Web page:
The petrol price is up 32% since 2012 – even though right now a barrel of oil costs almost exactly what it did then
- Petrol in SA is 32% more expensive today than what it was in 2012 - despite the Brent crude oil price roughly being the same.
- The difference is almost wholly attributable to taxes on fuel which grew by more than 90%.
- When margins, retail income and distribution cost are included, 55% of the fuel price is unrelated to the oil price itself.
- For more go to Business Insider.
The South African petrol price is 32% more expensive than what it was in October 2012, despite the price of Brent Crude oil in rand terms being roughly the same.
South Africa does not have its own natural oil reserves and is, therefore, dependent on oil imports to meet local demand.
According to ExchangeRates.org, South Africa paid R938 per barrel of oil on October 1 2012, compared to the R907.94 it paid for a barrel of oil on Tuesday.
Also read: Treasury wants to deregulate the petrol price - but an analyst believes this will not bring cheaper fuel, only more price volatility
This means the petrol price increased by 32.9% since 2012.
The increase is almost entirely attributable to the increase in fuel taxes, which now contributes 34% of the fuel price.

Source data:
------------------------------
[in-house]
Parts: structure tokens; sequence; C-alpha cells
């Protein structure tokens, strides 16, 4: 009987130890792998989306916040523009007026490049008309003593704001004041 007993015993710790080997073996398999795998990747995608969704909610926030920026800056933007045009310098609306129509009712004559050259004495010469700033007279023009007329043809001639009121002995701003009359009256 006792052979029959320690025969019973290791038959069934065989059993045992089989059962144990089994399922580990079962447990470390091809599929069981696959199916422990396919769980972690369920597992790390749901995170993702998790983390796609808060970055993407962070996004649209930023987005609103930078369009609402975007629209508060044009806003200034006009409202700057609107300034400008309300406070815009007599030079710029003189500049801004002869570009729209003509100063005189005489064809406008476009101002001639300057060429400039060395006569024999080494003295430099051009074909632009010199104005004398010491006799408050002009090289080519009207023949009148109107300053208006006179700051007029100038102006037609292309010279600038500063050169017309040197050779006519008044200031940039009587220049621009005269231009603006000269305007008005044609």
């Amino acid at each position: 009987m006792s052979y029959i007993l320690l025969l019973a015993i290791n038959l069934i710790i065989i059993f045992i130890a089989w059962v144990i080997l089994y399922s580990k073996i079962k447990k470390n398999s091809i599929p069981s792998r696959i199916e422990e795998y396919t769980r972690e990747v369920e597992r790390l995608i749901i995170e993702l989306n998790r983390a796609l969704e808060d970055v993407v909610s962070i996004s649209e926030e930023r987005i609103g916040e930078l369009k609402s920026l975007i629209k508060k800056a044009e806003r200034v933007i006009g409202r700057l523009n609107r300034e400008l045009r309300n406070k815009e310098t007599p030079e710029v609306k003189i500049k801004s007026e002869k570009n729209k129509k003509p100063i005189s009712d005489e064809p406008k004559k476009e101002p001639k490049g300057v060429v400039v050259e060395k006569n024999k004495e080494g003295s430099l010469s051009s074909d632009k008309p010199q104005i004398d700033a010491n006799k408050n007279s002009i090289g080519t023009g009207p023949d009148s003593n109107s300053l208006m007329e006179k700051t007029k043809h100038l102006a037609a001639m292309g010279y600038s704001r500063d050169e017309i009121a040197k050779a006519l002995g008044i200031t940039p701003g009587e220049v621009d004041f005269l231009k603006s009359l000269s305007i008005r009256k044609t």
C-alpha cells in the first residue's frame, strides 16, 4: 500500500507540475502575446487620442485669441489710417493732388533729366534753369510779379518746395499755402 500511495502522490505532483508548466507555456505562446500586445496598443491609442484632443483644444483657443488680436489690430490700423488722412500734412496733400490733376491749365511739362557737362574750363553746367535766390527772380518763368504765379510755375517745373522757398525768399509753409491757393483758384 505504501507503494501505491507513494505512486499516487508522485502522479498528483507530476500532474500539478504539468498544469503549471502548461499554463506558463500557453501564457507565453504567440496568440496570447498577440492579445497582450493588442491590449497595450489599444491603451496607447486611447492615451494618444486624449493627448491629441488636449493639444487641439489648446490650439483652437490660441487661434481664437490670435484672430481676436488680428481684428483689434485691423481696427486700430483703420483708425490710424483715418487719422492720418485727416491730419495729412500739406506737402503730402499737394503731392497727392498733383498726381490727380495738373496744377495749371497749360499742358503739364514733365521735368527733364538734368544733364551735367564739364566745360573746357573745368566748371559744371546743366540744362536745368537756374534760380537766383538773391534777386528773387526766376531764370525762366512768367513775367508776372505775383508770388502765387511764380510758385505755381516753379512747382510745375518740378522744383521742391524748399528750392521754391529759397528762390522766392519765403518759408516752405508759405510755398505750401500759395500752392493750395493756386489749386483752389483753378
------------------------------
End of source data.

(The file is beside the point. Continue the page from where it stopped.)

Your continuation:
The direct tax on petrol grew from R1,97 in 2012, to R3,52 in 2019, and the Road Accident Fund taxes from R0,88 to R1,98.
Also read: PetroSA says its Mossel Bay plant will run out of gas by December 2020 - placing 1,500 jobs at risk
In June, the national treasury also introduced a 9c carbon tax on fuel which does not go towards funding ‘green’ projects, but is redirected towards the national budget.
Combined, the taxes on fuel grew from R2,89 in 2012 to R5,63 in 2019 - a growth of 94.7%.
When related fuel costs such as margins, retail income and distribution cost are included, 55% of the South African fuel price is unrelated to the oil price itself.
Also from Business Insider South Africa:
- Thanks to a five-year tax battle we found out who gifted a SA model R150 million: Lebanon’s prime minister
- Sygnia CEO Magda Wierzycka just gave her husband R215 million worth of shares – in a ‘restructuring of their personal interests’
- Woolworths is promising more perks for its high-spending VIP club of 340,000 people – and travel discounts are on the cards
- PetroSA says its Mossel Bay plant will run out of gas by December 2020 - placing 1,500 jobs at risk
- The Gautrain station in Sandton is getting its toilets back – but coffee-drinkers and shop owners are on their own